As long as the content is not unlawful (as governed by US law), it has to stay. As Ben Thompson argued last year, the job of social media platforms is not to decide what content gets published, but to distribute the content that’s published. Limiting the spread of information that is legally disputed, seems like a reasonable thing to do. Deleting or banning it outrightly, does not.

There is a thin line between the accuracy of a statement, and deleting it because you disagree or you ‘think’ that it is not acceptable. You are not the law – that is the whole point.

The other problem is competition. Today, blocking the app that helped plan the Capitol riots, seems like a reasonable and safe thing to do. But the thing with such power is, it doesn’t stop there. It becomes the norm rather than the exception. Yuval Noah Harari said the same of state surveillance last year – it’s impossible to go back. Tomorrow, this power could mean banning other operating systems on privacy grounds, cryptocurrency on safety grounds, and any competition on any reasonable-sounding ground. Competition is dead.

But, here is the devil’s advocate argument. Trump not accepting the election results, or his supporters storming the US Capitol is unconstitutional itself; it violates the principles of liberalism and democracy itself. Therefore, given that the President and his supporters have taken matters into their own hands, which has also resulted in loss of life, it makes sense to stem such unconstitutional activities from the root. ‘You are entitled to your political beliefs but not at the cost of anyone else’s safety or life’, is the argument from all tech firms. It sounds right – your beliefs or actions cannot endanger or harm others. That IS correct by all means, the problem is that tech firms cannot be deciding this. It is akin to taking the law in your own hands. If someone steals from you, you do not harm them yourself – you believe in the judiciary to give you justice.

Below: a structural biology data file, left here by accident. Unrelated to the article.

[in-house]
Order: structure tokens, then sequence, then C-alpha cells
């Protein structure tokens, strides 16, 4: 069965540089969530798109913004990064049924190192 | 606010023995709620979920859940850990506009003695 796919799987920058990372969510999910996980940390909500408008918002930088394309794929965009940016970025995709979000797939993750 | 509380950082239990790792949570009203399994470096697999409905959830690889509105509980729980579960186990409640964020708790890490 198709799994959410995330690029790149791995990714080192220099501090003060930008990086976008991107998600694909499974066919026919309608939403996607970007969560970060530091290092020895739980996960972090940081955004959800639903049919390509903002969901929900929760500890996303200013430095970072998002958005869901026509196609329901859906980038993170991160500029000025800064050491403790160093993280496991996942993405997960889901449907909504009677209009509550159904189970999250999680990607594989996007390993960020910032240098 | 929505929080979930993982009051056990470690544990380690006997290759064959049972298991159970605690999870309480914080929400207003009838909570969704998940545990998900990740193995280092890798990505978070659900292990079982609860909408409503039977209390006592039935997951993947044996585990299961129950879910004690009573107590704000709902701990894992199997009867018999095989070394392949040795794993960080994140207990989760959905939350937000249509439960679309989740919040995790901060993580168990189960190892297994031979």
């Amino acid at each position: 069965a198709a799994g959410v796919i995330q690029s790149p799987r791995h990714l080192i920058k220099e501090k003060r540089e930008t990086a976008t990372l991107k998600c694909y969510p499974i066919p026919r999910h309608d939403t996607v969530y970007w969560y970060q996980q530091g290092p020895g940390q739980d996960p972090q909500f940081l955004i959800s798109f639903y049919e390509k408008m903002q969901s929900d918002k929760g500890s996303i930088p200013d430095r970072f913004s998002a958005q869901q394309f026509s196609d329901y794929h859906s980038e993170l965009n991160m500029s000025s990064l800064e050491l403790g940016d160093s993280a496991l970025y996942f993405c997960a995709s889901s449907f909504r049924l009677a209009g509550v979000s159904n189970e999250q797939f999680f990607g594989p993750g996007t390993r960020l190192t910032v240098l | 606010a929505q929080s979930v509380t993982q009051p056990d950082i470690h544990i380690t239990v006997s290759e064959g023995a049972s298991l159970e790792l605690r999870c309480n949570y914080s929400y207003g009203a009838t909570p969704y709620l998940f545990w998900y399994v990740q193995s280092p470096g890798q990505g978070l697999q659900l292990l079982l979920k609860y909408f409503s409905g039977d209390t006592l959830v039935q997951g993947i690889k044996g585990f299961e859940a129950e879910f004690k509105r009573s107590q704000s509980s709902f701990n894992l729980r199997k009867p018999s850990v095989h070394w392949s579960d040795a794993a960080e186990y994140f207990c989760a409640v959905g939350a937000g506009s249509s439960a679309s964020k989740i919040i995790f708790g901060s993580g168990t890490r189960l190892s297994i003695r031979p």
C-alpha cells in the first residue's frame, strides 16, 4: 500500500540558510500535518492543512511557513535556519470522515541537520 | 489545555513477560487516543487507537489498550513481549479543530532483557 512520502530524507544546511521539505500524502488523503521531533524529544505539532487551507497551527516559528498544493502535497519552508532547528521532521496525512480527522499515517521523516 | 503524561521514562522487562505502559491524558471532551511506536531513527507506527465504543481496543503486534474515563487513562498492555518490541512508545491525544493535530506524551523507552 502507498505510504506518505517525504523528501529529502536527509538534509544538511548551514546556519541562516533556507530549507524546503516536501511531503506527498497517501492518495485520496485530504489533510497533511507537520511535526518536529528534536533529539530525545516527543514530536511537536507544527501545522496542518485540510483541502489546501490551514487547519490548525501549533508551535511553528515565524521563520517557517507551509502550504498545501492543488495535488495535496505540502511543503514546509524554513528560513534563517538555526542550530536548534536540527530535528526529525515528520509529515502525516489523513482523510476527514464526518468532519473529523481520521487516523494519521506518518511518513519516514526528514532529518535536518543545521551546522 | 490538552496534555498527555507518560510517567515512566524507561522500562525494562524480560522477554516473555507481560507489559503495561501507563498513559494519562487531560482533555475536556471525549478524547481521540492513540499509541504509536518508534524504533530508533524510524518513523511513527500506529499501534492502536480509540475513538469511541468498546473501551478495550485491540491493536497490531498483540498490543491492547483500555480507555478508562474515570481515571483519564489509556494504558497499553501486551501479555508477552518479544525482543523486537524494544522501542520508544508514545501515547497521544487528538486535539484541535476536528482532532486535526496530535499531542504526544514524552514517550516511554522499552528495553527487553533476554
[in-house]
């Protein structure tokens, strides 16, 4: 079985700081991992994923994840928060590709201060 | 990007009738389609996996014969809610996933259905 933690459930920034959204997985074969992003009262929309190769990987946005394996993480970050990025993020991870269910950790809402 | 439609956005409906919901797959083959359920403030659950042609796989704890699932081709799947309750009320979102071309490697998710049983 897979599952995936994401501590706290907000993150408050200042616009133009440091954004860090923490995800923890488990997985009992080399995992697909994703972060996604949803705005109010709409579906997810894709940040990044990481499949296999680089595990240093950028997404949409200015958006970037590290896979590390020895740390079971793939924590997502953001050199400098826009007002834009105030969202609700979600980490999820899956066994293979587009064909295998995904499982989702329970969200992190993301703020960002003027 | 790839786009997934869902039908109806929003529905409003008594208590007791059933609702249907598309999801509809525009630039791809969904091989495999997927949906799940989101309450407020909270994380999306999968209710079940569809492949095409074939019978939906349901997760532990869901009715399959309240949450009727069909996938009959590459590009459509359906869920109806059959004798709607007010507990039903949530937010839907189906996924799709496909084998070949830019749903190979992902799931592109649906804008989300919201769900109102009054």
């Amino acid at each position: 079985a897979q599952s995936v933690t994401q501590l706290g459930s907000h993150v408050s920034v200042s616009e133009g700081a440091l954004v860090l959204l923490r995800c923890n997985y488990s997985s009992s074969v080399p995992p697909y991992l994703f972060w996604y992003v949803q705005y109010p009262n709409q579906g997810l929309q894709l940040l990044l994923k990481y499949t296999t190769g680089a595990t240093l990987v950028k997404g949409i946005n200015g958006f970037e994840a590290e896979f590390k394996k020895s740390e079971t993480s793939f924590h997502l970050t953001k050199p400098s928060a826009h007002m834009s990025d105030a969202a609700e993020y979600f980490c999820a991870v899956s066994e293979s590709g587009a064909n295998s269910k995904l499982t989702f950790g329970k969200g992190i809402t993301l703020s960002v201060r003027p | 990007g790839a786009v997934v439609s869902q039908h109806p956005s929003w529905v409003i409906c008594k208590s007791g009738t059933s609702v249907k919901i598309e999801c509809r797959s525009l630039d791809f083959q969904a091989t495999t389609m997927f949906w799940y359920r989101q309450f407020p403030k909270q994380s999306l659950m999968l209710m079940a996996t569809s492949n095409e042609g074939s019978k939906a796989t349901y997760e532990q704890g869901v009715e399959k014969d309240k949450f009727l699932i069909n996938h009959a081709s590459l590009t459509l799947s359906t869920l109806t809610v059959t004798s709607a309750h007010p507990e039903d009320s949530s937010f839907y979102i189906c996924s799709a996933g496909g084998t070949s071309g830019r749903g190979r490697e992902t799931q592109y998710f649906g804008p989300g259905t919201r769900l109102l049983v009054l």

Impeachment exists for presidents, trials exist for rioters. These systems may not be perfect, but they are what we have. And we cannot independently make parallel systems because we don’t like the existing ones.

Of course, there are parts of this that are not black and white – they are grey. Inciting violence, the loss of lives, a breach of safety at the highest levels of the Government – not everyday occurrences. If we know the platforms or people responsible for them, banning them seems like the right thing to do, in the short term. However, it breaks down in the long-term, when this precedence is applied to everything else, at the whims of powerful executives. Ben Thompson has beautifully argued that upholding liberalism is more important than upholding democracy because liberalism is the foundation of democracy. He says liberalism also includes the freedom of tech companies to act for themselves, especially when they feel nobody else will act, particularly to preserve democracy. However, this is a rare occasion where I will have to disagree with him. The absence of the state’s or judiciary’s or Congress’ actions on unconstitutional activities, does not give any company the power to assume that role. We have the next elections or an impeachment to change who we want this power to rest with. Our institutions may not be doing what they should, but that does not mean a handful of individuals do what they should.

Additional reading:

Ed-tech is hot, but 85% of India’s children are feeling the heat of no education

Meet Gudiya. She’s an eighth grade student in a public school in Hisar, a small town in
Haryana, India. The state of her school is dismal (absent or unqualified teachers, no
accountability, no infrastructure), but it’s her best and only choice. Since the
pandemic, her school has been shut. There are no classes – none offline and none
online. The teachers didn’t have the infrastructure to prepare and deliver instruction
online. Independent online education is impractical because Gudiya’s family has no